What do women really think about mama's boys? Is it sweet and endearing or awkward and uncomfortable? Here's what Meg told Thought Catalog about her boyfriend. “Sometimes I think his mom thinks I’m interfering with their mother-son relationship. But, I fell in love with him, not his mother. I’m not going to let her be the reason for leaving.” Okay, that's one perspective. But here's what Korin wrote in Cosmopolitan magazine. "Research shows that guys who are close to their moms are super boyfriend and husband material." So, which is it?
Like most relationships in life, the mother-and-son bond has its own set of pros and cons. On the bright side, he may be a family-oriented man with a strong interest in having kids. But on the downside, he may never want to leave his mother's basement or pay his own rent. Okay, now we're officially confused on the stance on mama's boys. There's so much to consider!
That's why I put this list together. Below are 10 signs of healthy mother-and-son boundaries and 10 that are perfectly acceptable. The process of turning into a mama's boy begins in toddlerdom and can last a lifetime, which can be a good or bad thing depending on boundaries.
Let's start with the 10 unhealthy ones...
20 Unhealthy: Creating Unrealistic Demands For Time And Attention
While it's true that we make time for the ones we love, children can't always be at their parents' beck and call. Especially in the teenage and adulthood years. Yes, it's important to prioritize mom and dad, but not above everything else in a son's life. “A parent or adult might call excessively or expect the other person to spend a large amount of their free time with them,” says clinical psychologist Gina Delucca. But if a son spends so much time focusing on mom, how will he have time to figure out his life?
19 Unhealthy: Feeling Responsible For Each Other's Well Being
A son should never feel pressured to do or say anything just to make his mother happy. A son cannot control the state of her emotions — only she can do that. “Some parents have learned to hold their children responsible for their emotions,” says family therapist Amanda Stemen, which really just sounds like an easy way out. It's unhealthy for a mom to blame her emotions on someone else. Language like, "If you hadn't done that, I wouldn't be worry" should be avoided. No one likes a guilt trip.
18 Unhealthy: Lying To Avoid Disappointment
It's not uncommon for children to tell white lies. If a mother asks, "Who drew on the walls?" some sons will try to blame the family pet or their sibling. As much as it pains us to admit it, we've all lied for the sake of pleasing someone else or staying out of trouble, but we really shouldn't make a pattern out of this in adulthood. “You don’t need your mom to express disapproval as a way of teaching you right from wrong anymore," says family therapist Aaron Anderson. “Be upfront with her about what you’re doing, what you did and why."
17 Unhealthy: Relying On Mom For Money
Isn't the whole point of an allowance to teach children about financial responsibility and independence? As a toddler or teenager, it's okay for a son to ask his mother for small pocket change here and there, but as an adult, this behavior really should stop. In a way, money means control. If an adult son asks for money from his mom, she's allowed to inquire about what he's going to do with it and why. A grown man shouldn't have to explain his spending habits.
16 Unhealthy: Checking In Before Making A Decision
If a son can't make day-to-day decisions without calling his mother first, something is wrong. Imagine how slowly life would go by if he had to pause, pick up the phone, have a conversation with mom, and then follow through. Adults make decisions every few minutes. "Should I eat?" "Should I go to bed earlier tonight? "Should I change the channel?" If a mother's advice is not needed or wanted, don't feel pressured to call up and ask. “This can lead to an inability to be assertive, low self-confidence, and discomfort with self-expression.”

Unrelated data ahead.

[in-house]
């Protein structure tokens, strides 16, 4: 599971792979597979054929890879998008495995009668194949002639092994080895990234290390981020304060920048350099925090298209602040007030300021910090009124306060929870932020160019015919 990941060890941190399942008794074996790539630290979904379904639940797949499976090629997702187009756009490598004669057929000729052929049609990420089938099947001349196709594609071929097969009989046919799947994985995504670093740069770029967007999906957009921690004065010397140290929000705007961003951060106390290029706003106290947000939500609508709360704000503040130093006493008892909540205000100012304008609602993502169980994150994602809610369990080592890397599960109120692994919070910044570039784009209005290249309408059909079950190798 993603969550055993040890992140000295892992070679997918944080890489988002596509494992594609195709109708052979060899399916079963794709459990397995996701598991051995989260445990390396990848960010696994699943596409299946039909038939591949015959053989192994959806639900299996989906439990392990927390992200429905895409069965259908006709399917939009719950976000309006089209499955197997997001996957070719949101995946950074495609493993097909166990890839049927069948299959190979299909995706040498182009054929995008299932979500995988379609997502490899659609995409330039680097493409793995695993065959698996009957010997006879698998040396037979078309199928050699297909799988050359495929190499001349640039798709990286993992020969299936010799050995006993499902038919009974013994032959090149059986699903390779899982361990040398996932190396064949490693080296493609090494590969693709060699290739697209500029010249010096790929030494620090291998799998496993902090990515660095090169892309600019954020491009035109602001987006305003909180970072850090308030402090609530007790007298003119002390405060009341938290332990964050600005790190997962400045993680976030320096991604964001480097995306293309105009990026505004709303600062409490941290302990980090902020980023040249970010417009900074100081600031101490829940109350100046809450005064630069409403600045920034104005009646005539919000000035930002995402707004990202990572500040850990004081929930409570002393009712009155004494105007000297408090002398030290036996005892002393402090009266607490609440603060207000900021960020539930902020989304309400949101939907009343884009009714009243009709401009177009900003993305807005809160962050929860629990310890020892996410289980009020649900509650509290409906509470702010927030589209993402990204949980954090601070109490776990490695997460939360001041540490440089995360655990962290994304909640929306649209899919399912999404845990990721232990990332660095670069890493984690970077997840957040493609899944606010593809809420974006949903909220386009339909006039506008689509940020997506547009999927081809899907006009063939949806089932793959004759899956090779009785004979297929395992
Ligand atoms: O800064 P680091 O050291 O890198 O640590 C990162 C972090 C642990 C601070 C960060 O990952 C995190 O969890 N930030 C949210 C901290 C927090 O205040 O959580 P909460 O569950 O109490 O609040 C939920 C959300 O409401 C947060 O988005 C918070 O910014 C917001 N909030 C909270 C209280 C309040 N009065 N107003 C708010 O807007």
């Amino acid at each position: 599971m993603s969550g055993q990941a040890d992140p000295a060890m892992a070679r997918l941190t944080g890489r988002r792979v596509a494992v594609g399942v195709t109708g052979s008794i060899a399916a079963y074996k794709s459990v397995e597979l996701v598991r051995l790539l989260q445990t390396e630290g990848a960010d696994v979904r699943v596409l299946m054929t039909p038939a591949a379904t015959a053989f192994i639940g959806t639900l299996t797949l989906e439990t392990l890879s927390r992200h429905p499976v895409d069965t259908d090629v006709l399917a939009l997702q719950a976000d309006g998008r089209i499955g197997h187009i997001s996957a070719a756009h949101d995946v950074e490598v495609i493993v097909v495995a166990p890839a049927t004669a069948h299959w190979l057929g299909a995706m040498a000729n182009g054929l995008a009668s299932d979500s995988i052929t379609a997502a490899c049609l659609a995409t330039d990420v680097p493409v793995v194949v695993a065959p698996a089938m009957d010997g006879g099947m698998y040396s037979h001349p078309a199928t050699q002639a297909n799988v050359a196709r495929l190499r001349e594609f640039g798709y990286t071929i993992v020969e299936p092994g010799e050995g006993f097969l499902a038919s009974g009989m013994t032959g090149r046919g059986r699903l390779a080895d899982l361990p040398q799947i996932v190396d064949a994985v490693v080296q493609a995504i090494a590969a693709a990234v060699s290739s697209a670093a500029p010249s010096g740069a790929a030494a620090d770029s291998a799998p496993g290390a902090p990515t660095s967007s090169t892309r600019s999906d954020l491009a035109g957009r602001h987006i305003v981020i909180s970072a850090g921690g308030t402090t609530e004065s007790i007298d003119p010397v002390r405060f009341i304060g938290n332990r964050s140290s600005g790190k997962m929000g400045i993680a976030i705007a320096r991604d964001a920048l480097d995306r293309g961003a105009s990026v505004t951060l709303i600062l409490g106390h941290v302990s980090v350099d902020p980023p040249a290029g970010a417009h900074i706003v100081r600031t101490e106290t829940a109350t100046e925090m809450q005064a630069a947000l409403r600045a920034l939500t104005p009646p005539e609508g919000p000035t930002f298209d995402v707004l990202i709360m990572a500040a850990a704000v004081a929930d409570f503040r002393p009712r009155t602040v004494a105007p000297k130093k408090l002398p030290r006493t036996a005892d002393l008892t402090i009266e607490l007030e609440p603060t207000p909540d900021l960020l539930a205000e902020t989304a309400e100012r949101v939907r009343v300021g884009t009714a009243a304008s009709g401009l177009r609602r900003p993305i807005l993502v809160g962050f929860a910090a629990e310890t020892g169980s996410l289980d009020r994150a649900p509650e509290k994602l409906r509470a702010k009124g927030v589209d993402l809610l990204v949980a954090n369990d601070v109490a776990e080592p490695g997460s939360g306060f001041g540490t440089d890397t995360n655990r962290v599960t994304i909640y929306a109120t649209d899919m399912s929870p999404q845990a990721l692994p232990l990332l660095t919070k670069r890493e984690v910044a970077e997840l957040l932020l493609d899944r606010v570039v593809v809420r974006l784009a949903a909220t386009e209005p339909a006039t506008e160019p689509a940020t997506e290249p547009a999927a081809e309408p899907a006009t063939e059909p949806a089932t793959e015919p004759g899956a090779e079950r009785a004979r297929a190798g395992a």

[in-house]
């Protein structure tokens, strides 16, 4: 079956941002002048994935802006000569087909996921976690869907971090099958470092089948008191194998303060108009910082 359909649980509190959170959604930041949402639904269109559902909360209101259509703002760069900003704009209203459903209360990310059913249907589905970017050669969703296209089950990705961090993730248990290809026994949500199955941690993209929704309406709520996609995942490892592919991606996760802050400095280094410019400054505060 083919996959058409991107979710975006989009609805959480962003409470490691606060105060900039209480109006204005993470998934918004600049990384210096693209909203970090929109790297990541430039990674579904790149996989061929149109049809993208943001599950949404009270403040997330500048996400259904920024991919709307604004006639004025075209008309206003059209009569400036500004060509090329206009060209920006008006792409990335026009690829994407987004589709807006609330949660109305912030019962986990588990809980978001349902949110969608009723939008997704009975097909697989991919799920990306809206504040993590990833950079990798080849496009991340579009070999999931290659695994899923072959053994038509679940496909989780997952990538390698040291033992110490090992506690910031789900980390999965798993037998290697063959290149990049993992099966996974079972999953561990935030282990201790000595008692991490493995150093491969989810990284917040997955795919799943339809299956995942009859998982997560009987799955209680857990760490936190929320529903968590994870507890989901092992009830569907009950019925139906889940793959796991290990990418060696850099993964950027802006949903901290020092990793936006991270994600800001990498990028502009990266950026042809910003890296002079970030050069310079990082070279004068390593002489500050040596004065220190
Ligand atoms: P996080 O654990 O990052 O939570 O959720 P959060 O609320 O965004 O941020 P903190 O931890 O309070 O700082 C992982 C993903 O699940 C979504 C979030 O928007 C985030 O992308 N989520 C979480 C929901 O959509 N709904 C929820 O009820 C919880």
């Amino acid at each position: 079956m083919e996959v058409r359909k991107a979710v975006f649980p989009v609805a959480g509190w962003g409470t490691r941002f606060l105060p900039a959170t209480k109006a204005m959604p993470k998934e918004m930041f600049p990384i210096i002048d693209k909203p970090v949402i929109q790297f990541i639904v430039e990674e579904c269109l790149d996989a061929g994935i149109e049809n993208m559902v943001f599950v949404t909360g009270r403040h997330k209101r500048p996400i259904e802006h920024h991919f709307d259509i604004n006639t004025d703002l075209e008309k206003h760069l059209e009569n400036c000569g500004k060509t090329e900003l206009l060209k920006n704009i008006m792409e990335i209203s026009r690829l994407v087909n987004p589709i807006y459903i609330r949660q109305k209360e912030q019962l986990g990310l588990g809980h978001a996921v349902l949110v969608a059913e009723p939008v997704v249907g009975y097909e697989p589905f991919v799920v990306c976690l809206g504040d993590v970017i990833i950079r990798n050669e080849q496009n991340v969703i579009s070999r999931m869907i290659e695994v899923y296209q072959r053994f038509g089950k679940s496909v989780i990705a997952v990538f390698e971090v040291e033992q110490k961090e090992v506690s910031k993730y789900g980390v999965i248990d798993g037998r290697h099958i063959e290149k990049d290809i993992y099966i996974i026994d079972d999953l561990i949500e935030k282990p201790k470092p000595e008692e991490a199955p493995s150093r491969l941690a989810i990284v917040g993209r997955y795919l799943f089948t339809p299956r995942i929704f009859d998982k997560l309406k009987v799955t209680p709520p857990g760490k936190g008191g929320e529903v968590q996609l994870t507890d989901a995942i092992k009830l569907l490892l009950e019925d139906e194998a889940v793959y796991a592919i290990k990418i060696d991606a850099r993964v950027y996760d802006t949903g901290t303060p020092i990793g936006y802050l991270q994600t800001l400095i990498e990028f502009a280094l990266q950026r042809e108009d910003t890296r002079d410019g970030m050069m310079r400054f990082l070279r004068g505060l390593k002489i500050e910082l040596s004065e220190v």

15 Unhealthy: Violating Personal Space And Privacy
This sort of behavior is unhealthy in any relationship, not just mother and son. If a mother is snooping through her son's room, emails, and text messages, it's a clear cut sign of disregarding his personal boundaries. Healthy relationships are built on mutual trust. A mother should respect her son's closed door or password. If he wants to come clean about something, he will in his own time. There's a saying that suggests "if you go looking for something, you'll find it" because our imagination takes over.
14 Unhealthy: Competing With Each Other
In healthy mother-son relationships, she'll feel happy or proud—not envious or jealous— about his achievements. There's absolutely no need for a mother and son to compete with each other if they aren't in the same life stages or chasing after the same things. If feelings of envy do arise, however, it may be wise to keep it quiet and let it slide. Sons shouldn't feel dampened by their mothers or feel the need to shine any less bright in fear that she won't take the news well.
13 Unhealthy: Enabling Of Bad Or Erratic Behaviors
There's a fine line between protecting a family member and covering up for them. If a son does something bad, whether it's pushing a kid on the playground or stealing money from the cash register at work, a mother should never clean up her son's messes just to avoid an argument or punishment. This behavior "may be related to guilt associated with her parenting or in order to maintain their child’s dependence on them." But in the end, therapists say it does more harm than good.
12 Unhealthy: Oversharing Of Personal Details
How many of us have been stuck watching a "romantic bedroom" movie scene with our parents? Awkward! That's cringe-worthy enough on its own, but it's even worse when a mother intentionally shares those kinds of details with her son, regardless of how old he is. Communication between mother and son needs some boundaries when it comes to romance and the opposite gender. Little Timmy doesn't need to know about mommy's date last night and how she slept over. Seriously TMI.
11 Unhealthy: Handling Mom's Responsibilities